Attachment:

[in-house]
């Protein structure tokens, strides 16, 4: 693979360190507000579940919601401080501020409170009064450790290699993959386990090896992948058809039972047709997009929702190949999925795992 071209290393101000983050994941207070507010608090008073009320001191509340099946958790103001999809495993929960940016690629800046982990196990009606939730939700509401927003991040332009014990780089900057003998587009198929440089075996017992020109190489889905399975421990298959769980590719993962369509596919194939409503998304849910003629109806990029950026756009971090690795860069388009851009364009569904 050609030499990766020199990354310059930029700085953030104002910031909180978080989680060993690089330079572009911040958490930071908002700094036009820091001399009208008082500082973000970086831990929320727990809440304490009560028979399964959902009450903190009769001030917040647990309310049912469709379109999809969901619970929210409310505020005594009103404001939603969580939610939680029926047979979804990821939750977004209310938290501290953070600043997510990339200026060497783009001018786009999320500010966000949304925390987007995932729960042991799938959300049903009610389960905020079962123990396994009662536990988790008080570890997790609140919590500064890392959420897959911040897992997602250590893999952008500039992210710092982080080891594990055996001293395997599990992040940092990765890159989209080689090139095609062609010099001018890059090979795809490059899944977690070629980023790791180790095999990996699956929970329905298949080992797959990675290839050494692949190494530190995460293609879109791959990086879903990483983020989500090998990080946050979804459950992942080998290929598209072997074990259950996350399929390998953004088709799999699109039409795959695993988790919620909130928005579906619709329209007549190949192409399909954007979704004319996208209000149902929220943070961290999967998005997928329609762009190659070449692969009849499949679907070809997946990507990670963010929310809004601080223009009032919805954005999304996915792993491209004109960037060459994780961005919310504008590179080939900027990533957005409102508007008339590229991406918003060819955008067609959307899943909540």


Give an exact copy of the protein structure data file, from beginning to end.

[in-house]
């Protein structure tokens, strides 16, 4: 693979360190507000579940919601401080501020409170009064450790290699993959386990090896992948058809039972047709997009929702190949999925795992 071209290393101000983050994941207070507010608090008073009320001191509340099946958790103001999809495993929960940016690629800046982990196990009606939730939700509401927003991040332009014990780089900057003998587009198929440089075996017992020109190489889905399975421990298959769980590719993962369509596919194939409503998304849910003629109806990029950026756009971090690795860069388009851009364009569904 050609030499990766020199990354310059930029700085953030104002910031909180978080989680060993690089330079572009911040958490930071908002700094036009820091001399009208008082500082973000970086831990929320727990809440304490009560028979399964959902009450903190009769001030917040647990309310049912469709379109999809969901619970929210409310505020005594009103404001939603969580939610939680029926047979979804990821939750977004209310938290501290953070600043997510990339200026060497783009001018786009999320500010966000949304925390987007995932729960042991799938959300049903009610389960905020079962123990396994009662536990988790008080570890997790609140919590500064890392959420897959911040897992997602250590893999952008500039992210710092982080080891594990055996001293395997599990992040940092990765890159989209080689090139095609062609010099001018890059090979795809490059899944977690070629980023790791180790095999990996699956929970329905298949080992797959990675290839050494692949190494530190995460293609879109791959990086879903990483983020989500090998990080946050979804459950992942080998290929598209072997074990259950996350399929390998953004088709799999699109039409795959695993988790919620909130928005579906619709329209007549190949192409399909954007979704004319996208209000149902929220943070961290999967998005997928329609762009190659070449692969009849499949679907070809997946990507990670963010929310809004601080223009009032919805954005999304996915792993491209004109960037060459994780961005919310504008590179080939900027990533957005409102508007008339590229991406918003060819955008067609959307899943909540």